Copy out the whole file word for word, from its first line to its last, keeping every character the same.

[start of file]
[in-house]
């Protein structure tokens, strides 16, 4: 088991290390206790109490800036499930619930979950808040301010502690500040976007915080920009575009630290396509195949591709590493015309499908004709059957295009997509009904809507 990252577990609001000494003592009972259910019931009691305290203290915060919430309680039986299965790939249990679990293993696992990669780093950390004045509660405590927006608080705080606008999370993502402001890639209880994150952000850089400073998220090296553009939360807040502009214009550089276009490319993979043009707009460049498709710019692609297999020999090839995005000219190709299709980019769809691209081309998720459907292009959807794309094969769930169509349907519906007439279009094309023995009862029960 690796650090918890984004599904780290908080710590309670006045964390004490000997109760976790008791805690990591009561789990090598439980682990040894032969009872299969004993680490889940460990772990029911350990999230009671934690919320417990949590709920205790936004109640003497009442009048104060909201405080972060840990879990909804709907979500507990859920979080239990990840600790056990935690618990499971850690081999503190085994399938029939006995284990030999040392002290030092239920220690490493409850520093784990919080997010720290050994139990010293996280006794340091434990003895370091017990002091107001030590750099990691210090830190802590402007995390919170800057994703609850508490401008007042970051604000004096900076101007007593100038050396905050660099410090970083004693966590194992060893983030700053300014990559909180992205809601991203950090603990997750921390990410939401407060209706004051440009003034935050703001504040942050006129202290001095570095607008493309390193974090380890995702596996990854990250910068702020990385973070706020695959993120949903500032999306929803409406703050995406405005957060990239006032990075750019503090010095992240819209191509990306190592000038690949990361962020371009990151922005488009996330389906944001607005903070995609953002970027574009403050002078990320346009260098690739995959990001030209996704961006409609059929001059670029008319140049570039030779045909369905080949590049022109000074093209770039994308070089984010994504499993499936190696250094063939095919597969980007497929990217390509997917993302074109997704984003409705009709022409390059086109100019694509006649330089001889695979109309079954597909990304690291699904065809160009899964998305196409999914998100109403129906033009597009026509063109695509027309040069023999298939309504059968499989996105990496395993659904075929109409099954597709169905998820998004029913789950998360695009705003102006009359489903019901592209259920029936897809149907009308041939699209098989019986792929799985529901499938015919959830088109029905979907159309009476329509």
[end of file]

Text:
[in-house]
């Protein structure tokens, strides 16, 4: 088991290390206790109490800036499930619930979950808040301010502690500040976007915080920009575009630290396509195949591709590493015309499908004709059957295009997509009904809507 990252577990609001000494003592009972259910019931009691305290203290915060919430309680039986299965790939249990679990293993696992990669780093950390004045509660405590927006608080705080606008999370993502402001890639209880994150952000850089400073998220090296553009939360807040502009214009550089276009490319993979043009707009460049498709710019692609297999020999090839995005000219190709299709980019769809691209081309998720459907292009959807794309094969769930169509349907519906007439279009094309023995009862029960 690796650090918890984004599904780290908080710590309670006045964390004490000997109760976790008791805690990591009561789990090598439980682990040894032969009872299969004993680490889940460990772990029911350990999230009671934690919320417990949590709920205790936004109640003497009442009048104060909201405080972060840990879990909804709907979500507990859920979080239990990840600790056990935690618990499971850690081999503190085994399938029939006995284990030999040392002290030092239920220690490493409850520093784990919080997010720290050994139990010293996280006794340091434990003895370091017990002091107001030590750099990691210090830190802590402007995390919170800057994703609850508490401008007042970051604000004096900076101007007593100038050396905050660099410090970083004693966590194992060893983030700053300014990559909180992205809601991203950090603990997750921390990410939401407060209706004051440009003034935050703001504040942050006129202290001095570095607008493309390193974090380890995702596996990854990250910068702020990385973070706020695959993120949903500032999306929803409406703050995406405005957060990239006032990075750019503090010095992240819209191509990306190592000038690949990361962020371009990151922005488009996330389906944001607005903070995609953002970027574009403050002078990320346009260098690739995959990001030209996704961006409609059929001059670029008319140049570039030779045909369905080949590049022109000074093209770039994308070089984010994504499993499936190696250094063939095919597969980007497929990217390509997917993302074109997704984003409705009709022409390059086109100019694509006649330089001889695979109309079954597909990304690291699904065809160009899964998305196409999914998100109403129906033009597009026509063109695509027309040069023999298939309504059968499989996105990496395993659904075929109409099954597709169905998820998004029913789950998360695009705003102006009359489903019901592209259920029936897809149907009308041939699209098989019986792929799985529901499938015919959830088109029905979907159309009476329509």